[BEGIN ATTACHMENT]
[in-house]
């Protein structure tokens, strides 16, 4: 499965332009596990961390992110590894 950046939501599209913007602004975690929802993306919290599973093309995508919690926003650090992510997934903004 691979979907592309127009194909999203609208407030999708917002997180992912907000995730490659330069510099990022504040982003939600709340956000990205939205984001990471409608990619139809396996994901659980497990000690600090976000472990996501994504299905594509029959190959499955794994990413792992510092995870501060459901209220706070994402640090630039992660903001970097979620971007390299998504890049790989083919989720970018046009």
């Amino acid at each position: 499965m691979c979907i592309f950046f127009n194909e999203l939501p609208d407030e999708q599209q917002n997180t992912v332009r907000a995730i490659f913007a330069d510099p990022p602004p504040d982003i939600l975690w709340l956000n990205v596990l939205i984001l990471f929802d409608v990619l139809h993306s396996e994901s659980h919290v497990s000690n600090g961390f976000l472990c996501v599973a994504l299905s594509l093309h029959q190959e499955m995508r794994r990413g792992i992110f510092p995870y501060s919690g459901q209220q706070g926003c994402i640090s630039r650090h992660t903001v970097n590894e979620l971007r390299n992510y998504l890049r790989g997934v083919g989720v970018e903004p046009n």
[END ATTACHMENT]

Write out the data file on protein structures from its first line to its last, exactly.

[in-house]
């Protein structure tokens, strides 16, 4: 499965332009596990961390992110590894 950046939501599209913007602004975690929802993306919290599973093309995508919690926003650090992510997934903004 691979979907592309127009194909999203609208407030999708917002997180992912907000995730490659330069510099990022504040982003939600709340956000990205939205984001990471409608990619139809396996994901659980497990000690600090976000472990996501994504299905594509029959190959499955794994990413792992510092995870501060459901209220706070994402640090630039992660903001970097979620971007390299998504890049790989083919989720970018046009």
């Amino acid at each position: 499965m691979c979907i592309f950046f127009n194909e999203l939501p609208d407030e999708q599209q917002n997180t992912v332009r907000a995730i490659f913007a330069d510099p990022p602004p504040d982003i939600l975690w709340l956000n990205v596990l939205i984001l990471f929802d409608v990619l139809h993306s396996e994901s659980h919290v497990s000690n600090g961390f976000l472990c996501v599973a994504l299905s594509l093309h029959q190959e499955m995508r794994r990413g792992i992110f510092p995870y501060s919690g459901q209220q706070g926003c994402i640090s630039r650090h992660t903001v970097n590894e979620l971007r390299n992510y998504l890049r790989g997934v083919g989720v970018e903004p046009n």